After these productive meetings it was not only nice to meet old referee colleagues from previous tournaments, but also meet lots of new colleagues and friends for the future. It was incredible that we had Referees from 11 different countries and 4 different continents, yet we spoke one language. The language of Socca.

At the next meeting, after all these preparations complete, we went in our delivered equipment from Umbro to the opening ceremony in the stadium. The show was just amazing. With many nice and traditional Greek show acts the tournament was kicked of. But the real highlight of this first evening was the opening game, where Greece played their first match. The stadium was totally full and over 3,000 spectators made an awesome atmosphere and pushed Greece to a first victory.

After this first game we all looked forward to the first “whole“ day of the tournament with more than 10 fixtures. Every day from now on was really packed but also a lot of fun. Every referee had to do about 2-3 games a day, but there was also enough time to spend some hours through the week on the beach and get our batteries charged. We tried to improve from game to game and developed as a team of referees, which I think really worked out.

My own and very personal highlight of this week, obviously except the final with Ex-Premiere League Ref Bobby Madley, was the game between Greece and England in the quarter finals. It was such a crazy game. The crowd was awesome and pushed Greece all the way. But England made a strong and great performance too. So in the end Greece won in the very last second with 4-3. The atmosphere was just unbelievable. I felt like 80,000 spectators were in the SOCCA stadium. Of course this was no easy game for me and my German referee colleague and we need to stay strong the whole 40 minutes, but after the game both teams were fair to each other and to us. They just knew: This was a great game. They played on an eye catching level. Both teams could have won.  In the end the lucky one did. Both teams played awesome and delivered a phenomenal show. That’s what it is all about. This was SOCCA at its finest. And for me the greatest game I ever officiated.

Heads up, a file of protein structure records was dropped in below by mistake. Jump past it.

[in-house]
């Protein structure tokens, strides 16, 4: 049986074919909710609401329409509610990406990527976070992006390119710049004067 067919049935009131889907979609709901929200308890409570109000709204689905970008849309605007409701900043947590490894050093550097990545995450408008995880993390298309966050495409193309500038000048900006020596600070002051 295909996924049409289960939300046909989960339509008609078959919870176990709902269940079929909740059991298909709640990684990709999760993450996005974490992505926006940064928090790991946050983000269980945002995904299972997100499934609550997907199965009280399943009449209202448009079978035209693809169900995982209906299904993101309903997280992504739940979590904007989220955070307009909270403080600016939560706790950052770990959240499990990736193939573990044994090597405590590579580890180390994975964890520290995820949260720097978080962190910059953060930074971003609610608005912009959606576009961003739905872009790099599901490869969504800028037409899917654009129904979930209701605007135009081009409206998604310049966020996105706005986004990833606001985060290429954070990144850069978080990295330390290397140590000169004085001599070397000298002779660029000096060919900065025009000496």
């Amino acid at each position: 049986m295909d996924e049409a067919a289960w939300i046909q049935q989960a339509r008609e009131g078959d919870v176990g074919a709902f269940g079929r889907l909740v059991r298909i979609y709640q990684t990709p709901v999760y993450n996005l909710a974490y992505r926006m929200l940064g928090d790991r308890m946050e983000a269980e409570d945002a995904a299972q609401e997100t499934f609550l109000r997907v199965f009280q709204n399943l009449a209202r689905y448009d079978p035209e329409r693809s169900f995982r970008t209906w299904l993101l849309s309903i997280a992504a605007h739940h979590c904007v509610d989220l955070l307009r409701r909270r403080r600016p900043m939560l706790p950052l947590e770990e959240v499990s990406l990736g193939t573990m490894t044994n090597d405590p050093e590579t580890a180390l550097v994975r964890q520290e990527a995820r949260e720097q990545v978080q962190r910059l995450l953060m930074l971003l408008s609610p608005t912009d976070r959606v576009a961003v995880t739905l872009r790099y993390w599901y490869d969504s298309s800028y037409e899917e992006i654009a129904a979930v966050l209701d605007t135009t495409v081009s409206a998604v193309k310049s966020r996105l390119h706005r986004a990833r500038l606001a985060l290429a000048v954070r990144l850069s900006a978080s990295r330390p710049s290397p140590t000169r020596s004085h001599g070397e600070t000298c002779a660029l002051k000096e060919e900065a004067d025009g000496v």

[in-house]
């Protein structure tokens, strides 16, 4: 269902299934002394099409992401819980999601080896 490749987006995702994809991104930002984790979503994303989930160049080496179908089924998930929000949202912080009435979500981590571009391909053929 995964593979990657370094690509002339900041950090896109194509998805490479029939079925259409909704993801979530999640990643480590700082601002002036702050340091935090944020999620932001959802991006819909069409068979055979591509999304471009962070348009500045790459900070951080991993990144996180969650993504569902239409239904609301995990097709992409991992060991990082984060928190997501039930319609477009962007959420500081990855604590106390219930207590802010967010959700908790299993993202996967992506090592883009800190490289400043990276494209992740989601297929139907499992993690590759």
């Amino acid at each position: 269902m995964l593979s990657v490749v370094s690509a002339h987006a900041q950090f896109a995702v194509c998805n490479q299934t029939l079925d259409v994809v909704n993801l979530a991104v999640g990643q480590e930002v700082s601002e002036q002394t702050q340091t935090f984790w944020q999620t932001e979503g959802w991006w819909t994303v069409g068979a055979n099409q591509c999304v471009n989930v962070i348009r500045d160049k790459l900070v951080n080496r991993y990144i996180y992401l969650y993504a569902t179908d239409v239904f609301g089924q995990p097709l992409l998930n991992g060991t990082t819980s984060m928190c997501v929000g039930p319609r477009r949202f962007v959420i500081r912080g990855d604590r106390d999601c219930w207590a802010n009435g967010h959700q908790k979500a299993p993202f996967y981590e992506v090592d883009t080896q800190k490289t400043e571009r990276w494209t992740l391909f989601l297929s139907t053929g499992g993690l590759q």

After this memorable week the most overwhelming emotion was gratitude. Gratitude for being part of one more amazing SOCCA event. Gratitude for meeting old and new friends for life. Gratitude for being part of this challenging tournament. Gratitude for the memory of all these great moments. They were simply amazing days with the whole SOCCA family, which I will always keep in mind. Thanks to ISF, the DKFV and all of my referee colleagues. I really look forward and am counting the days to all the upcoming challenges and events, which the ISF is creating.

Last but not least: If any official, coach or player from one of the teams will read this, I only want to add one very important thing, which I also said at the ISF conference, which was held in Crete, in front of the coaches, but is often forgotten. The referees do not come to a football pitch or the SOCCA world cup because we are in a bad mood, or want to show all of you who is the boss on the pitch, or have a desire to make you sad or even angry. We are not against you. We are here because of the same reason you are here. Because we love this awesome game in the same way you do.